Where to find stories on story in games

With all the excitment of the new year, you may have missed some of these articles on writing in games.  Integrated storytelling, story structure, story and theme as a basis for game concepts, and the awesomeness of good characters have preoccupied the minds of developers in the past two months.  Check out the results:

Hey Game Developers, Learn How To Use Your Game Writers!
I do not think this link is what you think it means. A familiar refrain, this article summarizes a Develop article on incorporating writers into the development process. Of greater interest, however, are the comments at the end, which include players love of story and distaste for poorly delivered story. See, it’s not just us!  Add your two cents to the conversation there or here…

Analysis: Storyteller And Game Narrative
Emily Short explores whether letting your players in on story structure makes it more or less fun for them.

Idea Origins
This article explores different ways games are conceived. Oddly enough, it discusses theme with story, but doesn’t use the more literary definition of theme, which usually is some comment on mankind. Instead, theme is just the story or setting which pervades the game. What’s your take on it?

The GLaDOS Effect — Can Antagonists Rule The World?
Is this article about how much fun it is to play a villain, or is it about how a well-written and engaging character, villain or protagonist, can carry a game? You decide.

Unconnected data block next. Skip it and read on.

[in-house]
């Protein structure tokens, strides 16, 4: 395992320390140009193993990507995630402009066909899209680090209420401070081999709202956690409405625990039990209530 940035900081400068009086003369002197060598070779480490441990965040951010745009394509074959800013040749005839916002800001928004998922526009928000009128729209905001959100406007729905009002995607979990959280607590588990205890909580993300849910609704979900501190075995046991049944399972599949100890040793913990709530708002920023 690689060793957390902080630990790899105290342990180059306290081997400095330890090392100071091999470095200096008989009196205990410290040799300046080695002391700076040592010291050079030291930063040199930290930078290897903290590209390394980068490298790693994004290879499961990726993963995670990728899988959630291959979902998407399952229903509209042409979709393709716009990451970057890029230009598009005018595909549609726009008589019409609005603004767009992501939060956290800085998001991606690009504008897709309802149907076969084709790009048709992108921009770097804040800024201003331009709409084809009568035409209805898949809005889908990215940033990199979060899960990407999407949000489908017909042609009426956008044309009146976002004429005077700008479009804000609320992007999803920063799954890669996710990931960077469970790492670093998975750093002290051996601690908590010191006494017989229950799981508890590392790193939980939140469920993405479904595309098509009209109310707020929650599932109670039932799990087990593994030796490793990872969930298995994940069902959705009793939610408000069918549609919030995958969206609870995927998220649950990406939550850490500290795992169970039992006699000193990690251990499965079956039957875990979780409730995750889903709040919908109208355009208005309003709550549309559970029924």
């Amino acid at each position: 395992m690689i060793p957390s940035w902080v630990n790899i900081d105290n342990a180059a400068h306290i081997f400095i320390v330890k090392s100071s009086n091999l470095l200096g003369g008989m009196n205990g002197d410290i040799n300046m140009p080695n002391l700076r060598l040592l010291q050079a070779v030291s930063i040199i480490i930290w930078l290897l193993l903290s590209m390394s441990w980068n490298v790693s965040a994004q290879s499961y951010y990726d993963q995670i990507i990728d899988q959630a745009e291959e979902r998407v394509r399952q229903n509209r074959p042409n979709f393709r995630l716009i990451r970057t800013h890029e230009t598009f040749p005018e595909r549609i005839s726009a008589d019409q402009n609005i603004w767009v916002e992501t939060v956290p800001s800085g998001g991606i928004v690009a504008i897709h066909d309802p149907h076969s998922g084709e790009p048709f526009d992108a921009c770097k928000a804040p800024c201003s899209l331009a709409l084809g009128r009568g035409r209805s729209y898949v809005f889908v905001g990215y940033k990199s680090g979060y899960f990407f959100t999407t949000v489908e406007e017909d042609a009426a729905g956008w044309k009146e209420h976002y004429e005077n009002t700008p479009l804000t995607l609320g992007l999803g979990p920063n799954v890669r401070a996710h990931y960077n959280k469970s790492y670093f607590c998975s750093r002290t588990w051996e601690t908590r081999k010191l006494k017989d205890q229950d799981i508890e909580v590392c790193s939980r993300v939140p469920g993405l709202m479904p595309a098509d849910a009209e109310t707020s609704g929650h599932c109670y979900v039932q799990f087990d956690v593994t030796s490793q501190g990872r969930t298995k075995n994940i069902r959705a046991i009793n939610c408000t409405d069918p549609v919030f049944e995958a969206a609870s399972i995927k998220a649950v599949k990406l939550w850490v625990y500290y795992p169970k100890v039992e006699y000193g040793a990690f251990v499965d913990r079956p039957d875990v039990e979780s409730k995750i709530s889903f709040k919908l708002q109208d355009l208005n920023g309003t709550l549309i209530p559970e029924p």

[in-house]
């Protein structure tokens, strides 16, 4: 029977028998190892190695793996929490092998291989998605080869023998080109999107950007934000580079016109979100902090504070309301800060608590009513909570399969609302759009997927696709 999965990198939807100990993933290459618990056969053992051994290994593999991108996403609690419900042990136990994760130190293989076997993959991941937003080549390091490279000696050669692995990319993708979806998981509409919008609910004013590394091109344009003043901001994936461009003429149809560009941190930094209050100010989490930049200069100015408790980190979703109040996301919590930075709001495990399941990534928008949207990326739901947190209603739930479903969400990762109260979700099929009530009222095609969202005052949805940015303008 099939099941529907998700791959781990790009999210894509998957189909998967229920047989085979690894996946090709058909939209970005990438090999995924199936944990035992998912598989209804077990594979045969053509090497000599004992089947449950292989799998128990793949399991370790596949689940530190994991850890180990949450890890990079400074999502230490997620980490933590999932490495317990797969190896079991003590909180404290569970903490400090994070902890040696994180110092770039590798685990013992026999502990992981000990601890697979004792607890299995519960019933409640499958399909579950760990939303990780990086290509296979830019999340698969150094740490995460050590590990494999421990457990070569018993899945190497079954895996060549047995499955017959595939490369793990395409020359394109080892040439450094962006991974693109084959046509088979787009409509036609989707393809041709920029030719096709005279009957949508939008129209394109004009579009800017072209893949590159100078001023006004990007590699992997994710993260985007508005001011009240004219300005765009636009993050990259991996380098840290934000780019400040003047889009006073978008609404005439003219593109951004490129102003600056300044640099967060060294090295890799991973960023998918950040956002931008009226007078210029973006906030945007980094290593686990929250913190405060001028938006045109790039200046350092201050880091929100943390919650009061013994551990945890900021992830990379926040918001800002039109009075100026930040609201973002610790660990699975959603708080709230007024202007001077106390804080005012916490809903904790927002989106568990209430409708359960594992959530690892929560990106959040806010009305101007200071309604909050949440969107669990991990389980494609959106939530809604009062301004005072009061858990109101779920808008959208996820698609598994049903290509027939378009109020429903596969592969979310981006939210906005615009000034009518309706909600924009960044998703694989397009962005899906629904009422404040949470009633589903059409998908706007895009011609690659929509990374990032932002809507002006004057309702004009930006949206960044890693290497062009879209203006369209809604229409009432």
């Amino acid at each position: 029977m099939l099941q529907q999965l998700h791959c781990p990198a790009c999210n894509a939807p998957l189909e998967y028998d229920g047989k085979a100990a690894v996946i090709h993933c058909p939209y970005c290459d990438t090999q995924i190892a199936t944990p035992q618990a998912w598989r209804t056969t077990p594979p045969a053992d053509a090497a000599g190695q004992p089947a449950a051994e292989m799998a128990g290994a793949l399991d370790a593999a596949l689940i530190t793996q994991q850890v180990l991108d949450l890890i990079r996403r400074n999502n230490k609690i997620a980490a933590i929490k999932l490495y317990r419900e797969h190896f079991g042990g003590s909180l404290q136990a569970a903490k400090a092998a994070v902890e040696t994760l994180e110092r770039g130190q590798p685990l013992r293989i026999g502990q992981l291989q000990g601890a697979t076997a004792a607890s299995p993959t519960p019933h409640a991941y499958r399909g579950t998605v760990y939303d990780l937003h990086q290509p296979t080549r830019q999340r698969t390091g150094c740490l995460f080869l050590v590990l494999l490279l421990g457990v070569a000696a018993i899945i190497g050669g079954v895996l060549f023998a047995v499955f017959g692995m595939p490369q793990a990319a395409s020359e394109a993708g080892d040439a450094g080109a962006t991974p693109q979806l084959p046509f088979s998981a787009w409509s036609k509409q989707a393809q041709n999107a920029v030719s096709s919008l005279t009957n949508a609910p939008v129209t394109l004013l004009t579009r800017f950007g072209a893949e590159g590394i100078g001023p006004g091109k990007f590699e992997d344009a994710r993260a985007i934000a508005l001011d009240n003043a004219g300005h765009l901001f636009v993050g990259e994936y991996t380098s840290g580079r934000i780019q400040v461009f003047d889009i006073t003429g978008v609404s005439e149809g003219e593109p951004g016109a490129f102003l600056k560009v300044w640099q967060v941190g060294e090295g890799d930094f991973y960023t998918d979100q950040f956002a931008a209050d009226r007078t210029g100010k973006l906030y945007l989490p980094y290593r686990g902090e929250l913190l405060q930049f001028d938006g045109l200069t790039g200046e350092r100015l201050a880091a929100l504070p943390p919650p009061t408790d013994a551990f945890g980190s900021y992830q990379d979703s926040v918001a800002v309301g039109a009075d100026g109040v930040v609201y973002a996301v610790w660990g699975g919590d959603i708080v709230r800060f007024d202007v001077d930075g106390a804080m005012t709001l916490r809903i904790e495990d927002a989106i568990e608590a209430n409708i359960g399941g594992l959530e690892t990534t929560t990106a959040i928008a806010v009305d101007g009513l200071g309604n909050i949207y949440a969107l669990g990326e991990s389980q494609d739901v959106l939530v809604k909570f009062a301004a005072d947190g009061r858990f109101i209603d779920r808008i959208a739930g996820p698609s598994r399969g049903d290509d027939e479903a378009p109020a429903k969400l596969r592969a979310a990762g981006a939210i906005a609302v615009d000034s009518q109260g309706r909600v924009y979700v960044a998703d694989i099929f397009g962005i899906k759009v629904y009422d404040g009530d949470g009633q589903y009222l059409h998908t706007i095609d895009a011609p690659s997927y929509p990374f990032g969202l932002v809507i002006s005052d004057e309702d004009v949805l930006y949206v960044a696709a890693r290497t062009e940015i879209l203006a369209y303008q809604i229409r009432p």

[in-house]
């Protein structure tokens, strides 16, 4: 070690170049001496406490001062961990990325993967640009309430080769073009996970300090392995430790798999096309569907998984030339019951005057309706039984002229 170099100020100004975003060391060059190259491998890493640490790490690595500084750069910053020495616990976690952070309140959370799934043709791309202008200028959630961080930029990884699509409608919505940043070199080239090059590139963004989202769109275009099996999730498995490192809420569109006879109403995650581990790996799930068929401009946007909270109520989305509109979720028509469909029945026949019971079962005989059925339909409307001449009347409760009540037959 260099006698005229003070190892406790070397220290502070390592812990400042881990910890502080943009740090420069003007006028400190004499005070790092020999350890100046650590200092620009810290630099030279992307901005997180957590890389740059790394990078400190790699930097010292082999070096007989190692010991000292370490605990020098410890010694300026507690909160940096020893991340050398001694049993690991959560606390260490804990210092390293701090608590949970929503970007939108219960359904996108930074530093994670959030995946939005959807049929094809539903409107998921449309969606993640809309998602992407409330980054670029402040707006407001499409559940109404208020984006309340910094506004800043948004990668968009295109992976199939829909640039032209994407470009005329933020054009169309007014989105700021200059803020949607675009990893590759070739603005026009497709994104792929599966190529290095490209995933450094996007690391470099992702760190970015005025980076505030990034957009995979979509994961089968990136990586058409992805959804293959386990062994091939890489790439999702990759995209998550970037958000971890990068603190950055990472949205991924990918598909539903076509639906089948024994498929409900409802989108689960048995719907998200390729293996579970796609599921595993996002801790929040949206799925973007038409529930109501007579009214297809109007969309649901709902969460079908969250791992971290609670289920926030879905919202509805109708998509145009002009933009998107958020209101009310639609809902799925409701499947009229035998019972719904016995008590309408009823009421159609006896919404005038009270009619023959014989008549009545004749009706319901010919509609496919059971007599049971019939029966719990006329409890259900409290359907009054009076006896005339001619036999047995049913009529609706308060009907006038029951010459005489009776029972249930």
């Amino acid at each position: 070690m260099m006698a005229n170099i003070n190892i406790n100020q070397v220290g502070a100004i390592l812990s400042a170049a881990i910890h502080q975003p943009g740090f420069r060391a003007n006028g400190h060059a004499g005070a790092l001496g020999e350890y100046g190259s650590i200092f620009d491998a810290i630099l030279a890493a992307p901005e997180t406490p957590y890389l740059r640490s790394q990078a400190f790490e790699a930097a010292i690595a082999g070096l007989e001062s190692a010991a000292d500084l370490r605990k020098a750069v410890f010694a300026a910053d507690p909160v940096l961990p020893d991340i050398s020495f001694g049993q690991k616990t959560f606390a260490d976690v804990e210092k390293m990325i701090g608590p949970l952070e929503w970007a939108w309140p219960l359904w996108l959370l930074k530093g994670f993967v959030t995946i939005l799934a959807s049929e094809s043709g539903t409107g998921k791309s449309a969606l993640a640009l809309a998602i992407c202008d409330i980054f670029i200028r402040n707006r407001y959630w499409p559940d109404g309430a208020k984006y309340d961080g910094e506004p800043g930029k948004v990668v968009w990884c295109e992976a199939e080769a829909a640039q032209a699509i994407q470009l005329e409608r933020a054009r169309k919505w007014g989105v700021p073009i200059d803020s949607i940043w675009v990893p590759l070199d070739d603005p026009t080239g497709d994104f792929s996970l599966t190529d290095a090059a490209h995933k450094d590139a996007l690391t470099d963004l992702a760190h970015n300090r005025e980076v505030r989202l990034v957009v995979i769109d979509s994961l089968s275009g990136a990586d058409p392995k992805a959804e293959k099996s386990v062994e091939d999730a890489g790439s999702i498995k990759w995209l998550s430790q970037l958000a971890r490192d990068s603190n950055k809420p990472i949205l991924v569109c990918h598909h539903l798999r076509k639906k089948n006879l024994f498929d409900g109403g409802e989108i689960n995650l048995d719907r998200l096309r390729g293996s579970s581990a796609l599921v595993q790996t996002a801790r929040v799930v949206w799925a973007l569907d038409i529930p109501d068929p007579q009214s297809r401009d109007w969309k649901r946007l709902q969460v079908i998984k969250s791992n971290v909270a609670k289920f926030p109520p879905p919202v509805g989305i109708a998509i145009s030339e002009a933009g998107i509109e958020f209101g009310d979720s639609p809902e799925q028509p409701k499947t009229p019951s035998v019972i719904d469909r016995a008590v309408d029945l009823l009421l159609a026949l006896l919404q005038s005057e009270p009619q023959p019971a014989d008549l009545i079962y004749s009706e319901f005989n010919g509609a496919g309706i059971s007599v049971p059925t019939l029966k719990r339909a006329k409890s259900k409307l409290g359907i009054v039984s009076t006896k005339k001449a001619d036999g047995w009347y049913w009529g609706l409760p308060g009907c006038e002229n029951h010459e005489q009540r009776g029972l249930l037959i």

What’s your take on these articles?  See you next week for more sin!

This post brought to you by Writers Cabal, a game writing and design partnership.
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1 Comment

Filed under Game Design, Game Industry, Writing

One response to “Where to find stories on story in games

  1. I like Emily Short’s article. I’ve been interested in more programmatic ways to create story for a while, but somehow my vague notions haven’t yet coalesced in a form that can be, well, programmed.

    The article about GLADoS is kind of intriguing…not for its content, because I think the article sort of peters out without making a point (or maybe it’s just a call for discussion, which is okay as far as it goes). The article got me thinking, though…What if, during a game, you portrayed [i]both[/i] hero [i]and[/i] the villain? A hero can’t reach his full potential without a truly powerful villain who is matched to his capabilities. Therefore, you switch off between roles…say, between game “chapters”. You escalate the conflict between your characters and increase the drama. Players would see that, when they play as the villain, their ability to create a power base would lead to more powerful monsters and treasure being available for the hero to fight and level up with…so they would be encouraged to be the best they can, in both chapters. It would be like being an author…if you write a novel or TV show or something, you have to create both powerful heroes and villains. Writers like Stephen R. Donaldson and Robert Silverberg have always impressed me with their ability to have truly awful things happen in their works…

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